The Detroit and Pontiac Railroad is a defunct railroad which operated in the state of Michigan during the mid-nineteenth century. It was the sixth railroad to receive a charter from Michigan, then a territory, and the second, after the Erie & Kalamazoo, to actually operate trains.
The first attempt to connect Detroit and Pontiac by railroad had come in 1830, when the Michigan Territorial Council granted a charter to the Pontiac and Detroit Railroad. This was the first such charter granted both in Michigan and in the region. Nothing came of the Pontiac & Detroit, so in 1834 the state granted a new charter to the Detroit and Pontiac Railroad. After four years the D&P began operation over a modest 12-mile (19 km) line, spurred on by a $100,000 loan from the state. The railroad finally reached Pontiac in 1843, thirteen years after the state first granted a charter for that purpose.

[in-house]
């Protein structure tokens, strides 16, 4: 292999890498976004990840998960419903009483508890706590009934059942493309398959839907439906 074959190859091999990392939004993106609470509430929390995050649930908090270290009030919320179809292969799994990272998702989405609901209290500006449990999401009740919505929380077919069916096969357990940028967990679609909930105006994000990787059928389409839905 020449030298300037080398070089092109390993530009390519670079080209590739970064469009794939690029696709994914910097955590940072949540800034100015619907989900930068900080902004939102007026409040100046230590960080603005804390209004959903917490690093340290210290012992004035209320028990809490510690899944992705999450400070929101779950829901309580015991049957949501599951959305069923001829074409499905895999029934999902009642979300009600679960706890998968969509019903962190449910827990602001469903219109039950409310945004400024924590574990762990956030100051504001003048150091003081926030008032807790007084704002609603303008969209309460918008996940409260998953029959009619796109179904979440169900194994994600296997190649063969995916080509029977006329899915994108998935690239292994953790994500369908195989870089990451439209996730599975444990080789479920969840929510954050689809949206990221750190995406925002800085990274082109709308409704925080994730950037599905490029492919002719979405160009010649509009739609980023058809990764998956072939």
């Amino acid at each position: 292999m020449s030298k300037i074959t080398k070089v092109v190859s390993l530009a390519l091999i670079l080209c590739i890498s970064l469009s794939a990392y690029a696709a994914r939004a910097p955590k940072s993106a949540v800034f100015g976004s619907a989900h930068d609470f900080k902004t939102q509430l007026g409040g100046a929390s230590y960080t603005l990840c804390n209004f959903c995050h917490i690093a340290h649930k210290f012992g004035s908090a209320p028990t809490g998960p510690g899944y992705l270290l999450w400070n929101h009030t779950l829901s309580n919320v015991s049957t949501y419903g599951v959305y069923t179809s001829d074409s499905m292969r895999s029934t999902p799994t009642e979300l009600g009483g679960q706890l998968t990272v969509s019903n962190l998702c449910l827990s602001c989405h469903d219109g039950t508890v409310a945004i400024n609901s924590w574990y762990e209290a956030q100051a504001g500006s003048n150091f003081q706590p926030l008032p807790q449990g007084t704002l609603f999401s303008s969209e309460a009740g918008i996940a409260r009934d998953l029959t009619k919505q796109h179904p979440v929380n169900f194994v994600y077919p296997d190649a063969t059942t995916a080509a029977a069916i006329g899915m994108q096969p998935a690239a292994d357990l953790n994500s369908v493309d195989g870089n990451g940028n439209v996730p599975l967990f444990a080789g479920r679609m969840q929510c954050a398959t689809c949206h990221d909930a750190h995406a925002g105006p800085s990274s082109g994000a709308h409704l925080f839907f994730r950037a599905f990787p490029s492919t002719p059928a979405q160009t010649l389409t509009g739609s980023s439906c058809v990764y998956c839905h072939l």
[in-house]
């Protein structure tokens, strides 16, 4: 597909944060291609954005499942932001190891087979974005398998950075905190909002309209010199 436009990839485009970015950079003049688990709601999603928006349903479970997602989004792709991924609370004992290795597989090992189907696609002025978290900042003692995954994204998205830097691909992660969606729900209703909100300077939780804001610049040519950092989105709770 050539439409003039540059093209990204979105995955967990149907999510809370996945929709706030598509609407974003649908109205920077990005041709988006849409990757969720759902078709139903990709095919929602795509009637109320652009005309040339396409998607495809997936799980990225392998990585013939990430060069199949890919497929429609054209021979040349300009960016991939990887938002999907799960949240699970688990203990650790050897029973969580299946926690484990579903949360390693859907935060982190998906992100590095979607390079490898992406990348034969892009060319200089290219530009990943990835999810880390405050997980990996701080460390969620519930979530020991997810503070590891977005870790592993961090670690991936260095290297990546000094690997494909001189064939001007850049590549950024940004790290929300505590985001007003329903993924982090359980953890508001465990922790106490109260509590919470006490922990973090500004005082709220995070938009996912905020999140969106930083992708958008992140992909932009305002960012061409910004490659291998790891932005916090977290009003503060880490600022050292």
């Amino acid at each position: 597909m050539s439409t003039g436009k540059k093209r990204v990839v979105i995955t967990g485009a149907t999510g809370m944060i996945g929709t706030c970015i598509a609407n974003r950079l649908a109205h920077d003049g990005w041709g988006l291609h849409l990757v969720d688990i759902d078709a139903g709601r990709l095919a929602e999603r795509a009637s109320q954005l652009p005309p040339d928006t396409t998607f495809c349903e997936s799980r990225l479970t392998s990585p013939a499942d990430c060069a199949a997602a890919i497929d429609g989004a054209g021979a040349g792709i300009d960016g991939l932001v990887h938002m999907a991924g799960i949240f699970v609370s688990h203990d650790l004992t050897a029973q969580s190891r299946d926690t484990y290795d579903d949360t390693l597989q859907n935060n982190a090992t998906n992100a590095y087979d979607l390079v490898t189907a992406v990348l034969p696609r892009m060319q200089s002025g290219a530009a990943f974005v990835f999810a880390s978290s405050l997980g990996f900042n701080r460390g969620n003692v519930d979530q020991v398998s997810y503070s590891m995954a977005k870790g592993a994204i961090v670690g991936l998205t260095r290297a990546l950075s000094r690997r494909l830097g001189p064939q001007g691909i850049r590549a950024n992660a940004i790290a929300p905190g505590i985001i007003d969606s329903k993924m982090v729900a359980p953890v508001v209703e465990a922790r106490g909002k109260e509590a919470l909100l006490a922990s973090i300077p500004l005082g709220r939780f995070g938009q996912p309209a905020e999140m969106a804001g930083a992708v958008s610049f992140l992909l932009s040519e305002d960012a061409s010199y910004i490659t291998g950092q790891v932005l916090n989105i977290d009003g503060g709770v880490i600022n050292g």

On April 21, 1855, the D&P was consolidated with the Oakland and Ottawa Rail Road to form the Detroit and Milwaukee Railway and ceased to exist as an independent company.